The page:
Combat Chi refers to chi used in a fight.
Pretty simple, eh?
Now Chi is real. There has been too much written on it to dispute it. And, one can develop chi through certain martial arts…but not all martial arts.
Martial Arts like the MMA or jujitsu don’t develop chi. They aren’t interested in chi, but in muscles and reactions and taking down an opponent.
However, if one gets involved in a study of classical karate or Kung Fu, or Tai Chi Chuan or one of the other internal martial arts, then tales of Chi power abound.
Which brings us back to the question of Combat Chi…why does it work for some people in combat, and why does it abandon other people.
There can actually be several reasons, but the two main ones have to do with whether the system is sound, and whether the student has trained enough and in a realistic manner.
Many, maybe even most, of the martial arts systems these days have been altered over what they were some fifty years ago.
Arts like Kenpo and Taekwondo, though they may claim long lineage, are actually ‘put togethers.’ That is, they were created by individuals, and they don’t have the long line of workability backing them up. Simply, they haven’t been practiced long enough for the moves to become polished and logical enough to manifest Chi.
And, even if they do have a little chi, it is not combat chi. A good example of this would be the Tai Chi Chuan developed by the People’s Republic of China.
If one can find a relatively unchanged method of combat, one that has endured for generations, there is good potential for finding a system that will work to build chi, and in such a manner that it will not desert the practitioner in the middle of combat.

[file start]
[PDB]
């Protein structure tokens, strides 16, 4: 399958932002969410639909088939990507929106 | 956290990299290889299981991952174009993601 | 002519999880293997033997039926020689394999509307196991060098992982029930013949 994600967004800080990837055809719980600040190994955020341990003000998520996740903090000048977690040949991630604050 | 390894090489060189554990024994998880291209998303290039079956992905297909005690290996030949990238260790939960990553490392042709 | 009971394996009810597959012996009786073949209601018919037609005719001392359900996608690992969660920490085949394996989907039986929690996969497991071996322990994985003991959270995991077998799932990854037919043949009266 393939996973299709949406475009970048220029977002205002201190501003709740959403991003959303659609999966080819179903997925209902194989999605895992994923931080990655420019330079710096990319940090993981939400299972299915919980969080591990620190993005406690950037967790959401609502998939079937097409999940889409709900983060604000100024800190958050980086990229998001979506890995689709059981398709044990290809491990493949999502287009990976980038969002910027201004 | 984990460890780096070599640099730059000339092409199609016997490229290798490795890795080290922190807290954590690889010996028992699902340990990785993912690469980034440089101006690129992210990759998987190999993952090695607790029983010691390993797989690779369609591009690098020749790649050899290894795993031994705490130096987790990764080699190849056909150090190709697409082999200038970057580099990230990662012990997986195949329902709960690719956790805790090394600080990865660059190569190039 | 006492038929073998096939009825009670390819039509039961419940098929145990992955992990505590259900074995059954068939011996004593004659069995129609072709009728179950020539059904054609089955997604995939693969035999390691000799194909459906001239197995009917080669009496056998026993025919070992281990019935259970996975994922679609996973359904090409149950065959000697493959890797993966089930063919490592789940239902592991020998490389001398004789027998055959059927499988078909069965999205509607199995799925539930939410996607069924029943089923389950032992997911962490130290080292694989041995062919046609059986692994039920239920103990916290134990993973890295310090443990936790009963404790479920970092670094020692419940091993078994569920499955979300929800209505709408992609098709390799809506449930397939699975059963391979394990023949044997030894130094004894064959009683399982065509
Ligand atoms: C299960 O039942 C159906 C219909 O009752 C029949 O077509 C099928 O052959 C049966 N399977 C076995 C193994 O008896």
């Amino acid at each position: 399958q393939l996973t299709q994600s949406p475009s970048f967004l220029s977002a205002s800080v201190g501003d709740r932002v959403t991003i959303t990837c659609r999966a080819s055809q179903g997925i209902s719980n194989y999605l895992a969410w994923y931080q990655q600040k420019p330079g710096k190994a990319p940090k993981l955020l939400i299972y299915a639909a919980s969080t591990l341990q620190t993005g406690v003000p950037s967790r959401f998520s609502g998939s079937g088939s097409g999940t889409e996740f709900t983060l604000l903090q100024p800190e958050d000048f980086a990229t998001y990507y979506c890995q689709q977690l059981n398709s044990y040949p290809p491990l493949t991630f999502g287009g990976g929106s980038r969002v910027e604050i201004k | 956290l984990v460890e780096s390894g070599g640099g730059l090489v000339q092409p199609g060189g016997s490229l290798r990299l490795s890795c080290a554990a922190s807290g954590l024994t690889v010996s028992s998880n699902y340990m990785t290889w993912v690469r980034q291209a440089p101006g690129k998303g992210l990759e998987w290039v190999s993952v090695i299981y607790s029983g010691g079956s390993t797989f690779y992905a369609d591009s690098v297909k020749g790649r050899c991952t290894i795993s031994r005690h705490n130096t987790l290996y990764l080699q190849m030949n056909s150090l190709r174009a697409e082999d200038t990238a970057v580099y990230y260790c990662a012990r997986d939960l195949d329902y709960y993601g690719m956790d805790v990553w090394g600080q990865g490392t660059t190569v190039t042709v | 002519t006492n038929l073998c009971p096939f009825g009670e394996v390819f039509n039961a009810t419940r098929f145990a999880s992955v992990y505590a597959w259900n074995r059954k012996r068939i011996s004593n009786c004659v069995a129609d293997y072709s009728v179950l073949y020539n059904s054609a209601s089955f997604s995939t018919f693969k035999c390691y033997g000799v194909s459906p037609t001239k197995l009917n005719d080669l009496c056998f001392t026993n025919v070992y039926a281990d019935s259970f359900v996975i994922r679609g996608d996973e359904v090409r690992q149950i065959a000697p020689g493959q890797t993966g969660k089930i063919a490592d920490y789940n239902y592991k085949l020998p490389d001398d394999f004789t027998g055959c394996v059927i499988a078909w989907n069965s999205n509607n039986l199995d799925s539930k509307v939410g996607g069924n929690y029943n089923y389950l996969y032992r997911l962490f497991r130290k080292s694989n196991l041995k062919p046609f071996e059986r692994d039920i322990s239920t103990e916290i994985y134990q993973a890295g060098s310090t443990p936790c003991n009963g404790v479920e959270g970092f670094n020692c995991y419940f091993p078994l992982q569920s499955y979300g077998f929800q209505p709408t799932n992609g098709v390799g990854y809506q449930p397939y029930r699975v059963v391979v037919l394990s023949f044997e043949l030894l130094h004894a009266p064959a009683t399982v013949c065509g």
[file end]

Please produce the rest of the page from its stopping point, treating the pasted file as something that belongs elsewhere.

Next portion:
So you have to have a good system. The other necessity is a good student…one who practices diligently and in a realistic manner.
This means no padding or gloves or other protective gear. One has to be able to feel the full effects of the technique to gain control over the technique.
And, this means drills that hold to the classical chi power, yet arranged so that they are realistic for combat. Practicing 500 techniques that don’t have any relationship to combat, such as in most kenpo systems, is not realistic. Practicing the same basic move, focusing on the right tilt of the hip, the twist of the wrist, the body alignment and so on…that is realistic.
Mind you, it is not enough that the technique be simple, else boxing would develop chi. No, there has to be a logic to the movement of body that generates the chi.
If you want to learn more about Chi, check out The Punch, at Monster Martial Arts. Not a system, the material in this book will enable one to develop enough combat chi that it doesn’t desert them, if they are just willing to drill and drill and…drill!